With a focus on stimulating transformative actions and facilitating implementation, the framework will include 21 new action-oriented targets to be achieved by 2030; if ratified later this year as promised, countries will have just over seven years to meet the targets. This seems at best a very ambitious commitment.

The framework is explicitly presented as complementary to and in support of the UN 2030 Agenda on Sustainable Development. It makes sense: biodiversity protection and sustainable development are intertwined. This point surely brings together most of our diverse readers and contributors. In April, we published an Article by Guerrero-Pineda and colleagues that focuses on the case of Colombia after the 2016 peace agreement that led to the expansion of agriculture into biodiversity-rich forests (C. Guerrero-Pineda et al. Nat. Sustain. https://doi.org/10.1038/s41893-022-00871-2; 2022). With a quantitative method, the authors related conservation investments to national biodiversity outcomes by building a prioritization map that can help policymakers target conservation actions in regions where the returns to investment in conservation are high and the economic impacts, on communities whose livelihood depends on agriculture, are low. Overall, this work presents another way for policymakers to navigate the trade-offs between the costs and benefits of biodiversity protection.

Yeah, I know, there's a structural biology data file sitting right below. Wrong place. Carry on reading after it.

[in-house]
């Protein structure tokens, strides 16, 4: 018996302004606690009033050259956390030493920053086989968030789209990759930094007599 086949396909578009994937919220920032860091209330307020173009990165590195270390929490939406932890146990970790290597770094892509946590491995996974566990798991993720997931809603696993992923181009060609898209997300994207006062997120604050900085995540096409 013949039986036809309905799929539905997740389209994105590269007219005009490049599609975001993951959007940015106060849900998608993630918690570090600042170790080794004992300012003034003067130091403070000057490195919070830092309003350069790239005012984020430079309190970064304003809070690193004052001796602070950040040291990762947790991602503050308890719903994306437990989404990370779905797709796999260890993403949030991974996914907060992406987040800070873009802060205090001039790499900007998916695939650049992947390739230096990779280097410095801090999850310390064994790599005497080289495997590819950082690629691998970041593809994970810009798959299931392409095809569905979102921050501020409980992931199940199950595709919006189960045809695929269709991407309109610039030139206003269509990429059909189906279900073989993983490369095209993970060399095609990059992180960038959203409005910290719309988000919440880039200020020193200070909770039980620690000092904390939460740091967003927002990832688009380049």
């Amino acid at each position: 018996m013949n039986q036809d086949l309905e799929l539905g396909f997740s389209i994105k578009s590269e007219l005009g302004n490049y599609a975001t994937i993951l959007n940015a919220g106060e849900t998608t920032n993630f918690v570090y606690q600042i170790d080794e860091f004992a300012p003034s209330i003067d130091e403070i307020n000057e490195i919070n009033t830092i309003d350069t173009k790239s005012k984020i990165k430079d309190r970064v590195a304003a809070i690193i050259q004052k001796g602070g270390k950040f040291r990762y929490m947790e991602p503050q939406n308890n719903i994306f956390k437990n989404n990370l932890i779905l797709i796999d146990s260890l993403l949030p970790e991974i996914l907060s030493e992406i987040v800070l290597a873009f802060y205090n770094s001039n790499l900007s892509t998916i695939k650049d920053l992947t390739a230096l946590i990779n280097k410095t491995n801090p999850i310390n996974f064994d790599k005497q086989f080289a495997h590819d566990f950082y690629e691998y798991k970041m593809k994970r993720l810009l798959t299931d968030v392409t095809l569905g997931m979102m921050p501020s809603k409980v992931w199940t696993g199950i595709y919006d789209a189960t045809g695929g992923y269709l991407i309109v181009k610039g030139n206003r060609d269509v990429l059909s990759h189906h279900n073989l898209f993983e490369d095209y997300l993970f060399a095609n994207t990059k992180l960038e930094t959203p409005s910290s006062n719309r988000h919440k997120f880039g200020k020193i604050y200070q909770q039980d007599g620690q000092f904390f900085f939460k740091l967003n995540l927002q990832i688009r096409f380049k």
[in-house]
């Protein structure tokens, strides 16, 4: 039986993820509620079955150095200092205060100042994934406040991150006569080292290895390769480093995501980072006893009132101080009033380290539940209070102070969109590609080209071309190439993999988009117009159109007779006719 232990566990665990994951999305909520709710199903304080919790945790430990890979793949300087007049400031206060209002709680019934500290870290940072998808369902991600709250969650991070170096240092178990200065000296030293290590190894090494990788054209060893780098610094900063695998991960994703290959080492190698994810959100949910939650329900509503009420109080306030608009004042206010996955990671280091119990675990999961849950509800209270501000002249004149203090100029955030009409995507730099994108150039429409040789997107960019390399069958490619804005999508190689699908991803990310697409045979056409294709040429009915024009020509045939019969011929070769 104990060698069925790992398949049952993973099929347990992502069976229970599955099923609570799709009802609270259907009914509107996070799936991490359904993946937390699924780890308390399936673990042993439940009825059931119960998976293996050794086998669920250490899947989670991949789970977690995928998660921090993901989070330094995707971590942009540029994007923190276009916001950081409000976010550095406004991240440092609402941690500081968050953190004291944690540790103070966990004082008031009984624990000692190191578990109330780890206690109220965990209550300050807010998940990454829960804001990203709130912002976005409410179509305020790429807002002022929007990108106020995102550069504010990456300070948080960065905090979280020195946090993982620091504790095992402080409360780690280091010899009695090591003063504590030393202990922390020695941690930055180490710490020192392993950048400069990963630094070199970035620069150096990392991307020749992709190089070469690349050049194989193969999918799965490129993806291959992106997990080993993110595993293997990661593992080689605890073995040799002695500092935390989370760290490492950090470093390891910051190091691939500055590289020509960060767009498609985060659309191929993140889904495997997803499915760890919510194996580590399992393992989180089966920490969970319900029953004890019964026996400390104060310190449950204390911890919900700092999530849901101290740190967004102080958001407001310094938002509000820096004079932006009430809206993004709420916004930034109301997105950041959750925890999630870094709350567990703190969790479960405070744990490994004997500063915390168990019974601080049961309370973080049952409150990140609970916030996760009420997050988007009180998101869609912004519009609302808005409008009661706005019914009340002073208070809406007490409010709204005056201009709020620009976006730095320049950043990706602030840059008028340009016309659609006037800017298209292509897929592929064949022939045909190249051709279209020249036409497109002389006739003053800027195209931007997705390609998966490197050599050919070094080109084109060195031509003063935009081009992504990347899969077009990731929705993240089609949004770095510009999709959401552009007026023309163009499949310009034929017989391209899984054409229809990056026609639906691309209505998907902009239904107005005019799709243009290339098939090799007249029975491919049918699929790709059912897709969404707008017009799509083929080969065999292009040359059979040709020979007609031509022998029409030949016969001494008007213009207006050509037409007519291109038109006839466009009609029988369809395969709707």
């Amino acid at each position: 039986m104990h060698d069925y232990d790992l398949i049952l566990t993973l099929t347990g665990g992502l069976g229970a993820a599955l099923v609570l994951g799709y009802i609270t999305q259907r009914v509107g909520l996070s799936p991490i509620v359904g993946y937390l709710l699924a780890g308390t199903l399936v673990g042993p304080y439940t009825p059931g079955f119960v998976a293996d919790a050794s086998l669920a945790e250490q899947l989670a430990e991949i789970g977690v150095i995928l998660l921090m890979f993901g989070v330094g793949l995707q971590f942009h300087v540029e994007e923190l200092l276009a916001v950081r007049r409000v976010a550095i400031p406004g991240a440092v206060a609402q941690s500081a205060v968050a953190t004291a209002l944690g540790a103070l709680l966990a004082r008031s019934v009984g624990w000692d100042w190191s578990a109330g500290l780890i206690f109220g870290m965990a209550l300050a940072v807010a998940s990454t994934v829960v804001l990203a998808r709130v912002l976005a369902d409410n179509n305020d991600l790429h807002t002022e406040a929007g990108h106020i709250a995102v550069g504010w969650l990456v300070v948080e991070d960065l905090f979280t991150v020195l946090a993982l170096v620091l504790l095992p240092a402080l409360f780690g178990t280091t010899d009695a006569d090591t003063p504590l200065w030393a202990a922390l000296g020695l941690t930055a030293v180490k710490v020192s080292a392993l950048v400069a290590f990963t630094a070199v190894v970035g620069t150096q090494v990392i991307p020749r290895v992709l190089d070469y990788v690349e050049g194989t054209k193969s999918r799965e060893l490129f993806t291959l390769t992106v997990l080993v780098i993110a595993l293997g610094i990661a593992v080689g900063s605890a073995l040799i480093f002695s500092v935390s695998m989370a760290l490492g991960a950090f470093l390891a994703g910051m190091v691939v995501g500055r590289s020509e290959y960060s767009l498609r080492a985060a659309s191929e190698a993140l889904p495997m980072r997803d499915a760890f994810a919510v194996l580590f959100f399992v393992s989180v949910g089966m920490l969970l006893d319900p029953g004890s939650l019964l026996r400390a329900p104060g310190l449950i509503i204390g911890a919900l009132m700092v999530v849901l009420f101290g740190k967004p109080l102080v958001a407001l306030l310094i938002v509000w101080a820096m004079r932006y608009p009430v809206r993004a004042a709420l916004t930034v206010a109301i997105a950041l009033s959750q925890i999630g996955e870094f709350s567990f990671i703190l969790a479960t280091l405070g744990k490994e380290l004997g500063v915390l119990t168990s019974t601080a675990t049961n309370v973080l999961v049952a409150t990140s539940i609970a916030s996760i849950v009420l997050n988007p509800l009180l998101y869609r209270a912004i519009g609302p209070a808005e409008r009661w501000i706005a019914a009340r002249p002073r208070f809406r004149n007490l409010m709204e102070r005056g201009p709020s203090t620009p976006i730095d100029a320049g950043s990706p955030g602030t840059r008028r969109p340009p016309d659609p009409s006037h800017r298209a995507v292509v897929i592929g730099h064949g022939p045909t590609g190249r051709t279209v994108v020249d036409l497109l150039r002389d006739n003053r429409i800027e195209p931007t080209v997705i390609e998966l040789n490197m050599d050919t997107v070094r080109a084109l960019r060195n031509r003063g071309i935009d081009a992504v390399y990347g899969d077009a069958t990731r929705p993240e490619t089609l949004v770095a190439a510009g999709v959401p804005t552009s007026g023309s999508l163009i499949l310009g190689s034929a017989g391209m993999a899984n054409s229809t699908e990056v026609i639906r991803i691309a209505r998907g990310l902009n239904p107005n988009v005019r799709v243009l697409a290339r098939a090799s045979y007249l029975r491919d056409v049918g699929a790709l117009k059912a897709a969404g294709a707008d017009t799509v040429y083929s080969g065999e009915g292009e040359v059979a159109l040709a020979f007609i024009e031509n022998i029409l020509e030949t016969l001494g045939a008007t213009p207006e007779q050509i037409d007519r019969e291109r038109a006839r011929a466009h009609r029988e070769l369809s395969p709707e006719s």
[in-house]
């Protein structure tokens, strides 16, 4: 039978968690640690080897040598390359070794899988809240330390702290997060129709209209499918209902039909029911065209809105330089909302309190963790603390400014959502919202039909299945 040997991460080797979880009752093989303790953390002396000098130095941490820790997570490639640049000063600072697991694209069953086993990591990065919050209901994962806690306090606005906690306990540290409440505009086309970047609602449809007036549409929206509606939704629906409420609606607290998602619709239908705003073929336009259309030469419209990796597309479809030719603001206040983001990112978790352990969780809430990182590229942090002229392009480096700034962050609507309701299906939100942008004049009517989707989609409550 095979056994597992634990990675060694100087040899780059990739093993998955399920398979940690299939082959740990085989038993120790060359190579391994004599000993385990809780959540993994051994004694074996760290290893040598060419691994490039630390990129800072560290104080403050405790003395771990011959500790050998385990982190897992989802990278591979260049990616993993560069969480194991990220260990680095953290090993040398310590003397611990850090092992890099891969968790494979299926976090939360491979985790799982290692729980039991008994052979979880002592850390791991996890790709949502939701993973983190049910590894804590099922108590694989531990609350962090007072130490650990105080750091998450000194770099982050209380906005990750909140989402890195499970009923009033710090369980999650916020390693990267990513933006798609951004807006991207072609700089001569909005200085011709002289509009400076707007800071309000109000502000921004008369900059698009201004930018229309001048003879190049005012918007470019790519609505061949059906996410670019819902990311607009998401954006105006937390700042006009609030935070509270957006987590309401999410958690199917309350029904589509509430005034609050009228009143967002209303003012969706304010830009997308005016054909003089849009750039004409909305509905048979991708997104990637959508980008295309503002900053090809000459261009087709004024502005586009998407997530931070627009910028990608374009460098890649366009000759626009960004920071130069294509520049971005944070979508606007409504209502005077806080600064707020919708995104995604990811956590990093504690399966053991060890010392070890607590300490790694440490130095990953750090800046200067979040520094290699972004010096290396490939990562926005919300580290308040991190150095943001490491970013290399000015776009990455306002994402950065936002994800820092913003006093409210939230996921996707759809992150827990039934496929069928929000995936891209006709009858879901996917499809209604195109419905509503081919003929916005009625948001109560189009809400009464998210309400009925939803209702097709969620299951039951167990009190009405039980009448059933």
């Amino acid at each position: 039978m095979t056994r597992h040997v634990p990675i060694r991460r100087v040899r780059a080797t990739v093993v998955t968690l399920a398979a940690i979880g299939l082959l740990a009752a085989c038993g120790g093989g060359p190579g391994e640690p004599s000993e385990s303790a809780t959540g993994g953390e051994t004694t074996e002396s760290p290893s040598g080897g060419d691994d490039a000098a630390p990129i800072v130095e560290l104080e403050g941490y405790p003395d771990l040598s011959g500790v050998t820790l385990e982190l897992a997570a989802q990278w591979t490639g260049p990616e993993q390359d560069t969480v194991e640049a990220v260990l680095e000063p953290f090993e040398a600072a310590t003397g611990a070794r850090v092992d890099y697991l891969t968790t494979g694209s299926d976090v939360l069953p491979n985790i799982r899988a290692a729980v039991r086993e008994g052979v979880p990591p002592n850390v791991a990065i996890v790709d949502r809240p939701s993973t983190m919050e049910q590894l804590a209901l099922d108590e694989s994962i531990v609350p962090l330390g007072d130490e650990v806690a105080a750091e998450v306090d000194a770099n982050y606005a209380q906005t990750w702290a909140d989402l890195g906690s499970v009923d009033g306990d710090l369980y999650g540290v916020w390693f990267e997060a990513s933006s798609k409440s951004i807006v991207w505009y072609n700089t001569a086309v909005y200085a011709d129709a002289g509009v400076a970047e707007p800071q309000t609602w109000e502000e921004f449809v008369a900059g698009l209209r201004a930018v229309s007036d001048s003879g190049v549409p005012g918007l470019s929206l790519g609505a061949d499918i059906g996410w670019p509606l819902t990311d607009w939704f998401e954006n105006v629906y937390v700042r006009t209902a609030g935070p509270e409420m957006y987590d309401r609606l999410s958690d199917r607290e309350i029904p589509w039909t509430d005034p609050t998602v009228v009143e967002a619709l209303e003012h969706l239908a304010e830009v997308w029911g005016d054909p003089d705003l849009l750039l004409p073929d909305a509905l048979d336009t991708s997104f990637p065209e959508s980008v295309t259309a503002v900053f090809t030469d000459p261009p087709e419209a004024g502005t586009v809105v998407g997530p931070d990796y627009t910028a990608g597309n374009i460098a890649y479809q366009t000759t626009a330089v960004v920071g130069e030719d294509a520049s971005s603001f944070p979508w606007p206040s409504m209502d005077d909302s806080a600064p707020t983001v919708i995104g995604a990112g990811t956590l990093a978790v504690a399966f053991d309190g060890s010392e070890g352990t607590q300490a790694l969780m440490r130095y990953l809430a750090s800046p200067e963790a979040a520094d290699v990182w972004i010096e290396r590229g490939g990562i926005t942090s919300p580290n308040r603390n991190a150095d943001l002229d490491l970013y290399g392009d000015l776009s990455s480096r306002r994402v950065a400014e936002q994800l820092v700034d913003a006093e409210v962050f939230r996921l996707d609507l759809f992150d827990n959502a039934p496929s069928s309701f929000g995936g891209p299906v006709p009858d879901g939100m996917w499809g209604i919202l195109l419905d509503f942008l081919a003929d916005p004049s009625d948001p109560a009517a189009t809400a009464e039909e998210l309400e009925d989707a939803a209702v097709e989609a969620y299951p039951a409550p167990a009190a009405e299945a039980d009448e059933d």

Biodiversity experts and policymakers will continue to wait for the long overdue outcome of COP15 to the CBD. But history has taught us that despite inspirational narratives and growing public awareness, both informed by scientific evidence, societal progress towards sustainability has been, and still is, too slow. A more in-depth and shared understanding of why this is the case can help find constructive ways to bring down barriers and to enable the transformative actions so many are calling for.